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FC London

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FC London
Full nameFootball Club London
Founded2008 (as Forest City London)
StadiumTricar Field
Capacity900
OwnerDave DeBenedictis
Head CoachYiannis Tsalatsidis (men)
Garett Peters (women)
LeagueLeague1 Ontario
2023League, 13th; Playoffs, DNQ (men)
League, 6th; Playoffs, SF (women)
WebsiteClub website
Current season

FC London is a Canadian semi-professional soccer club based in London, Ontario that plays in the men's and women's divisions of League1 Ontario in the Canadian third tier.[1] The men's plays in League1 Ontario's second tier Championship division and the women's team play's in League1 Ontario's first tier Premier Division.

The team was founded in 2008 as Forest City London Soccer Club, and were a member of the Premier Development League from 2009 to 2015; they won the 2012 PDL title, their first championship during this time. They re-branded to FC London following their move to League1 Ontario in 2016, being officially named Football Club London.

In 2017, the club partnered with Toronto FC. FC London's youth teams were renamed London TFC, while the senior team retained the name FC London, but changed its colours to red to match those of Toronto FC.

History

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The original Forest City London crest, used 2008–2015

Founded in 2008, Forest City London joined the Premier Development League in 2009.[2] In their first season, they had to split home matches between four stadiums.[3] and played their first ever game on May 29, 2009, against Cleveland Internationals.[4] London won the game 2–1, with the first goal in franchise history being scored by Kevin Zimmermann.[5]

London's debut season was a generally positive one; they remained unbeaten over the course of their first ten games, winning seven games. London's first loss was a 3–1 drop to the Indiana Invaders at the beginning of July, and it initiated a complete reversal of fortune for the team. They did not win another game all season and dropped down the divisional standings. The team finished third in the Great Lakes Division, seven points behind divisional champions Kalamazoo, and faced off against Chicago Fire Premier in the first round of the playoffs. London lost their playoff match 1–0 to the Illinoisans on a goal by Andre Akpan. Kevin Zimmermann and Alan McGreal were London's top scorers in their debut season, with nine and seven goals respectively, while Anthony Di Biase contributed four assists.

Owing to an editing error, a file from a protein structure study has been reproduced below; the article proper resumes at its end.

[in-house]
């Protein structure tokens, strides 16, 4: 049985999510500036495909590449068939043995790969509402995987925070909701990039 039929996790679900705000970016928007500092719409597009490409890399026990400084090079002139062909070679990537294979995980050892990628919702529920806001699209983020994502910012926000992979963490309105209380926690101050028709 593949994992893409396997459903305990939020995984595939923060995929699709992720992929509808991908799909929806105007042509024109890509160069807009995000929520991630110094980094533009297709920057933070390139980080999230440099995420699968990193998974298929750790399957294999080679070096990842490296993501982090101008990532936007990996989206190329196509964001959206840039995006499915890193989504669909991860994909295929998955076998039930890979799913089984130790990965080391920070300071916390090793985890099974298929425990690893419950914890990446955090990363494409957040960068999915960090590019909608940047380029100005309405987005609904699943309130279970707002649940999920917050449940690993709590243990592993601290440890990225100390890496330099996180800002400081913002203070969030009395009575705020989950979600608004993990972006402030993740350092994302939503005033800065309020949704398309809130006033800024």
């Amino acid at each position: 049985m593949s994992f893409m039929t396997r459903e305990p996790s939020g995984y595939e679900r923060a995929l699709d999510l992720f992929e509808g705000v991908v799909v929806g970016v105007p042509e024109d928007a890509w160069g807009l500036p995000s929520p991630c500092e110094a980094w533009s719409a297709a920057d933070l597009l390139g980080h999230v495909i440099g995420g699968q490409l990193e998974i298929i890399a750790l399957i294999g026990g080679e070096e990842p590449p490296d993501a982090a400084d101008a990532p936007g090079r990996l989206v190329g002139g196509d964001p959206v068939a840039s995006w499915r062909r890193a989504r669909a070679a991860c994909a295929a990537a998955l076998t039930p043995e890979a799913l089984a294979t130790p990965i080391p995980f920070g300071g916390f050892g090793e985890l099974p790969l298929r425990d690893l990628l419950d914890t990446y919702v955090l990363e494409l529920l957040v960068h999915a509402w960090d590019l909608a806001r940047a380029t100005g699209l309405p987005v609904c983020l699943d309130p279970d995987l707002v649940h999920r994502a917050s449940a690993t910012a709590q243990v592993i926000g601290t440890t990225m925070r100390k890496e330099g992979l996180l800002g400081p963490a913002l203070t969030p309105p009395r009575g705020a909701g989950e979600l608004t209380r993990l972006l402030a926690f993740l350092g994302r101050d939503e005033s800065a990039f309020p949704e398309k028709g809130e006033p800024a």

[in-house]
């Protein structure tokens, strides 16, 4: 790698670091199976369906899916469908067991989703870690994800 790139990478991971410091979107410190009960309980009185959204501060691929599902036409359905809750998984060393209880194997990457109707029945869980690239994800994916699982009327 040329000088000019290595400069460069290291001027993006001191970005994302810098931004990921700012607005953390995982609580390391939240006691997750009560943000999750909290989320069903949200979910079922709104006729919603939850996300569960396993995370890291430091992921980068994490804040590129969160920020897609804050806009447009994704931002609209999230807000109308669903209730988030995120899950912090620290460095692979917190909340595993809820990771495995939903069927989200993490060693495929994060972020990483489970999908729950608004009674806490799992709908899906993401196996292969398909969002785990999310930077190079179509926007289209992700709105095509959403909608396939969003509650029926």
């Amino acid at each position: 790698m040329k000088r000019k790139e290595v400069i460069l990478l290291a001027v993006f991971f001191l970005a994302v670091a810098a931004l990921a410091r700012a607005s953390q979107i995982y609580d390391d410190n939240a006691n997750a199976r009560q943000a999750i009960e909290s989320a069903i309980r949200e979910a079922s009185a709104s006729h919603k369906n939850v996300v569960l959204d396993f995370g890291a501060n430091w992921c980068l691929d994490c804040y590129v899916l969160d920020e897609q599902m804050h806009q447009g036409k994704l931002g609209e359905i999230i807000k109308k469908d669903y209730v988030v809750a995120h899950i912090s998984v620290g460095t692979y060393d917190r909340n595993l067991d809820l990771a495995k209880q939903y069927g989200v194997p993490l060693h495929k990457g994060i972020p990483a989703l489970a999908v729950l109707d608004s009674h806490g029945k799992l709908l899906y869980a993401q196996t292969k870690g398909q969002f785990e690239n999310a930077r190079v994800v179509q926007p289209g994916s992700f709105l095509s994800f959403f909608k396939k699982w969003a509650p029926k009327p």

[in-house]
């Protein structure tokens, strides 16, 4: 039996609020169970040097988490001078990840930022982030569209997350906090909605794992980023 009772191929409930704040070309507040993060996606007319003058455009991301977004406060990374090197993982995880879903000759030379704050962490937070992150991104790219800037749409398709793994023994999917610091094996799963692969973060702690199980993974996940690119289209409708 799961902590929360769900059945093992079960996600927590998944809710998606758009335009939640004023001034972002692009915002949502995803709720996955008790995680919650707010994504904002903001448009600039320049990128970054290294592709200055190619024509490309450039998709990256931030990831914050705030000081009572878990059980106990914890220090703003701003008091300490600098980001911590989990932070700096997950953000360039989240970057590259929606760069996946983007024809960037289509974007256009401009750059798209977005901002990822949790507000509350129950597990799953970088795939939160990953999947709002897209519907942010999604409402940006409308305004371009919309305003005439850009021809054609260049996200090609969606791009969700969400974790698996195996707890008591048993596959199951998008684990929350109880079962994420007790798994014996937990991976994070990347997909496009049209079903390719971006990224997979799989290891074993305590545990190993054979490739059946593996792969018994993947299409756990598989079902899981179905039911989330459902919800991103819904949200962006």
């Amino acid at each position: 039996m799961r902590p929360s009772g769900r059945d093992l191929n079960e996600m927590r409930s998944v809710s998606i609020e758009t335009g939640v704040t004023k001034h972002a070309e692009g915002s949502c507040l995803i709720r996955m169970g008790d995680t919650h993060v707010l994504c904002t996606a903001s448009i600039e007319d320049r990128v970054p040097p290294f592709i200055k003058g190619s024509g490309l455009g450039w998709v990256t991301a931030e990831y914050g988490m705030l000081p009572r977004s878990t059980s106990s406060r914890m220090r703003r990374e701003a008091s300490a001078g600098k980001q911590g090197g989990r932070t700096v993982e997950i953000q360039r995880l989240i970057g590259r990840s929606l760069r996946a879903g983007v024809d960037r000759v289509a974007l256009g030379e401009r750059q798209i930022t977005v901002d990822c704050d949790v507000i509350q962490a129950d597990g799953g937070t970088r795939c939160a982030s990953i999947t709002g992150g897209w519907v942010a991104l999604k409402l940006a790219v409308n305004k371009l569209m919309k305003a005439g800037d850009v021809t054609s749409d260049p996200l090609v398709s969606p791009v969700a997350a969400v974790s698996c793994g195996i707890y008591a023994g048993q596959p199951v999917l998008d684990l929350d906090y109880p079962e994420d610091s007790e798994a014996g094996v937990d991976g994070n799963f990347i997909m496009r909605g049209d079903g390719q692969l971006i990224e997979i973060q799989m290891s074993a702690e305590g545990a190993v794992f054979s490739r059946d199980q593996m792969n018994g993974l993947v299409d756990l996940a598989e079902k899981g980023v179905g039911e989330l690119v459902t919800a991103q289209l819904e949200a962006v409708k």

They won the 2012 PDL Championship defeating Carolina Dynamo in the finals.[6] The won their first Great Lakes division title the following season.[7]

Club logo from 2016 to 2017

The club moved to League1 Ontario in 2016, adding teams in both the male and female divisions.[8] The club went under new ownership and were renamed Football Club London following the move to L1O.[9]

The women's team won the league title in the 2016 and 2017 seasons by winning the league division, while also winning the League Cup in 2017.[10] They won the league division again in 2018, but fell in the semi-finals in the new playoff format.[11] In 2019, they finished third in the regular season, but won the league championship, defeating Oakville Blue Devils in the playoff final.[12]

The men's team won the Western Conference in their debut season in L1O in 2016, but fell to Vaughan Azzurri in the championship final.[13] In 2018, they finished as regular season champions, but ultimately fell in the playoffs.[14] During the 2019 season, they defeated Alliance United in the two legged playoff semi-finals by a 15–0 aggregate score, after victories of 5–0 and 10–0 across the two legs, respectively,[15] before ultimately falling to Master's FA in the championship final.[16]

In the latter part of 2017, the club became a partner of Major League Soccer club Toronto FC, with the club being renamed London TFC, although the senior side retained the name FC London, under which it still competes in L1O.[17] As part of the rebrand, FC London changed their club colours and logo to red to match those of Toronto FC.[18][19] In 2022, the club changed ownership from Ian Campbell to a group led by Dave DeBenedictis, the director of the London TFC Academy.[20]